Cath Kidston Store
LEAF ARBUTHNOT spends some comforting time in the new Cath Kidston store on Market Street.
Cath Kidson recently opened on Market Square. As bourgeois as it feels to even consider entering the shop, it is, in fact, pretty darn nice. As soon as you clap eyes on the feast of frills and flowery that has been painstakingly laid out, everything suddenly – and very weirdly – feels like it’s going to be alright. The manic humdrum of Cambridge life retreats into the back of your cerebral tissue, leaving you feeling cosy and pampered and great.
Obviously, the merchandise is overpriced. Decent wallets will cost you £25. “Wild Rose Hand Cream” –student essential! – will set you back another eight. But in a perverse way, the prices themselves are reassuring. “The world is not going to pot!” they suggest. “People still want flowery pencil cases! Everything’ll be okay!”
The store’s design is also lovely. The walls are a surfy washed out blue; a frightening amount of thought has clearly gone into every tabletop display. The ambiance is a pleasing mix of granny, mother, seaside and garden.
In the Unbearable Lightness of Being, Kundera talks about “kitsch” which he defines as “the denial of shit”. Human beings, he argues, live in perpetual denial of the bad shiz that goes down in their lives. We would rather not confront our own bestiality, thank you very much. And Cath Kidson embodies the hell out of this concept. The whole cheery philosophy underpinning the brand feels just a little hollow and absurd. Times have moved on and Cath just hasn’t cottoned on yet.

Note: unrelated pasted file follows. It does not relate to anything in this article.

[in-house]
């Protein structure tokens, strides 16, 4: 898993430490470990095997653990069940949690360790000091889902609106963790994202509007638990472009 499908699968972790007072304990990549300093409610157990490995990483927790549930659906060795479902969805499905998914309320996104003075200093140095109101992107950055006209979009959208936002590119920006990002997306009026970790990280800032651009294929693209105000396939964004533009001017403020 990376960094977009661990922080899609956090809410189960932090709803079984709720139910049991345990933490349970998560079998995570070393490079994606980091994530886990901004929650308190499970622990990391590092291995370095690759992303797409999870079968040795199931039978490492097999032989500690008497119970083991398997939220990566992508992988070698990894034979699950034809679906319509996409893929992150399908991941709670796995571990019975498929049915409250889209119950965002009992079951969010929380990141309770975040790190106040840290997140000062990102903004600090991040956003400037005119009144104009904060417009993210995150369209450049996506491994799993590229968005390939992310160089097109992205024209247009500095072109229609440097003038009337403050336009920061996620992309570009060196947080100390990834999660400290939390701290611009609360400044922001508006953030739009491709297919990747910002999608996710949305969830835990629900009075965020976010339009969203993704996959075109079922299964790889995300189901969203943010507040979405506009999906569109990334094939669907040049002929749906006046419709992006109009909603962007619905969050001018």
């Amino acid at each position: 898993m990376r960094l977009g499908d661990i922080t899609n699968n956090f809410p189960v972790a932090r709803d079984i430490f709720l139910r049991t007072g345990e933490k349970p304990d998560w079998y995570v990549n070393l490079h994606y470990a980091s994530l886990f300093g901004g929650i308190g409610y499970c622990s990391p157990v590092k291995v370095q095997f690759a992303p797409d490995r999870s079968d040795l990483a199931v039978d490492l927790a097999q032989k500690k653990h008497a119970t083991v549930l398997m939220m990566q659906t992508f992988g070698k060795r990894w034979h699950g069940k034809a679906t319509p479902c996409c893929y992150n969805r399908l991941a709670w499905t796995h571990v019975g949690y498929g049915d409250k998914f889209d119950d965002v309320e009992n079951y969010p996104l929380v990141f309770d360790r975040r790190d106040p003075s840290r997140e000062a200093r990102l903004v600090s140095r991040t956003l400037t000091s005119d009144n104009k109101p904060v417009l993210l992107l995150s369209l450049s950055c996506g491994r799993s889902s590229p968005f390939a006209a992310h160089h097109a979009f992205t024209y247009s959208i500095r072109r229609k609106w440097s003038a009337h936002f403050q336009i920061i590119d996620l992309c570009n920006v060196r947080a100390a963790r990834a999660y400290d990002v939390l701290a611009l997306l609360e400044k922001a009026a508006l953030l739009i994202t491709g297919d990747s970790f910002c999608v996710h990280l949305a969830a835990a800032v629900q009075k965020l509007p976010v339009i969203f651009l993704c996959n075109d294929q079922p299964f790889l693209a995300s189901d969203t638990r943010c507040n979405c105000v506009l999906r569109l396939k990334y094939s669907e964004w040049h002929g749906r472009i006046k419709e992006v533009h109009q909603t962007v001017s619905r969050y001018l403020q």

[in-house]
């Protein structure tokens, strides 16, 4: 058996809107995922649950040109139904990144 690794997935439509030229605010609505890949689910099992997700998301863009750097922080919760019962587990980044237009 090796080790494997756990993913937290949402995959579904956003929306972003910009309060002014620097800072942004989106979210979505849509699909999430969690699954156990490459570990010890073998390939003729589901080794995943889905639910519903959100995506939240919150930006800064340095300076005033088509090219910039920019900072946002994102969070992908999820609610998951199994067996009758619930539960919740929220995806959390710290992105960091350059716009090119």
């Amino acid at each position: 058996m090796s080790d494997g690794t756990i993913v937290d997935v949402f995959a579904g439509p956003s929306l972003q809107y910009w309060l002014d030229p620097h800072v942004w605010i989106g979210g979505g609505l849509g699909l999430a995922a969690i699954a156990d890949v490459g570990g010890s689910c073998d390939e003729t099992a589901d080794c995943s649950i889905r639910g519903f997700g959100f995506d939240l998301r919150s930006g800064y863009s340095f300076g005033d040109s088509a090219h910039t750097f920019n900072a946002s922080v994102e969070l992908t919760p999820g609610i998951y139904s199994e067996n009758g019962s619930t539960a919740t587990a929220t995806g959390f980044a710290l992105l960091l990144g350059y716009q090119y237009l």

What bothers me about this shop isn’t the price of the goods, because they’re obviously not meant to be bought by students. Rather, it’s the simple fact that in this Age Of Austerity, lusting after spotty masking tape and bluebell vaporizers is no longer quite appropriate. We’re meant to be recovering from a recession here, people! For God’s sake don’t buy another apron!
So, all in all, a mixed (and waterproof, the sweeties) shopper bag. While it’s comforting to be in there, in a kind of hot-milk-and-honey way, it’s also a bit embarrassing. The brand screams – or rather, politely insinuates – upper-middle class comfort. Unfortunately, that’s just not in anymore.